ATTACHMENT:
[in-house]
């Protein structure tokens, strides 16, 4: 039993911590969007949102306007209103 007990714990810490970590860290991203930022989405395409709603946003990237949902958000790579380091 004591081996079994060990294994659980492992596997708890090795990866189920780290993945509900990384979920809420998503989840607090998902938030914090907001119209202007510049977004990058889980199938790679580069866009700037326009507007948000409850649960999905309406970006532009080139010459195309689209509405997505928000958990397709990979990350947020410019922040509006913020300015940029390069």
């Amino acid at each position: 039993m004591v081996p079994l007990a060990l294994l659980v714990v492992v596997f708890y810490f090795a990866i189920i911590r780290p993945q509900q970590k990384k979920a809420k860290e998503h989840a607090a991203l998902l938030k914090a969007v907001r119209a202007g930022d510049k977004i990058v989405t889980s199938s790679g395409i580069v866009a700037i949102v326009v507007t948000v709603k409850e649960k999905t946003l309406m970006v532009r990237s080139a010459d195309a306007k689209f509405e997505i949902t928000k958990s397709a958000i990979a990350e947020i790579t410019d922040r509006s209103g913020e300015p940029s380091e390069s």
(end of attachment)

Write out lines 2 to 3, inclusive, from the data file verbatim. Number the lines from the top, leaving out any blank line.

């Protein structure tokens, strides 16, 4: 039993911590969007949102306007209103 007990714990810490970590860290991203930022989405395409709603946003990237949902958000790579380091 004591081996079994060990294994659980492992596997708890090795990866189920780290993945509900990384979920809420998503989840607090998902938030914090907001119209202007510049977004990058889980199938790679580069866009700037326009507007948000409850649960999905309406970006532009080139010459195309689209509405997505928000958990397709990979990350947020410019922040509006913020300015940029390069």
């Amino acid at each position: 039993m004591v081996p079994l007990a060990l294994l659980v714990v492992v596997f708890y810490f090795a990866i189920i911590r780290p993945q509900q970590k990384k979920a809420k860290e998503h989840a607090a991203l998902l938030k914090a969007v907001r119209a202007g930022d510049k977004i990058v989405t889980s199938s790679g395409i580069v866009a700037i949102v326009v507007t948000v709603k409850e649960k999905t946003l309406m970006v532009r990237s080139a010459d195309a306007k689209f509405e997505i949902t928000k958990s397709a958000i990979a990350e947020i790579t410019d922040r509006s209103g913020e300015p940029s380091e390069s």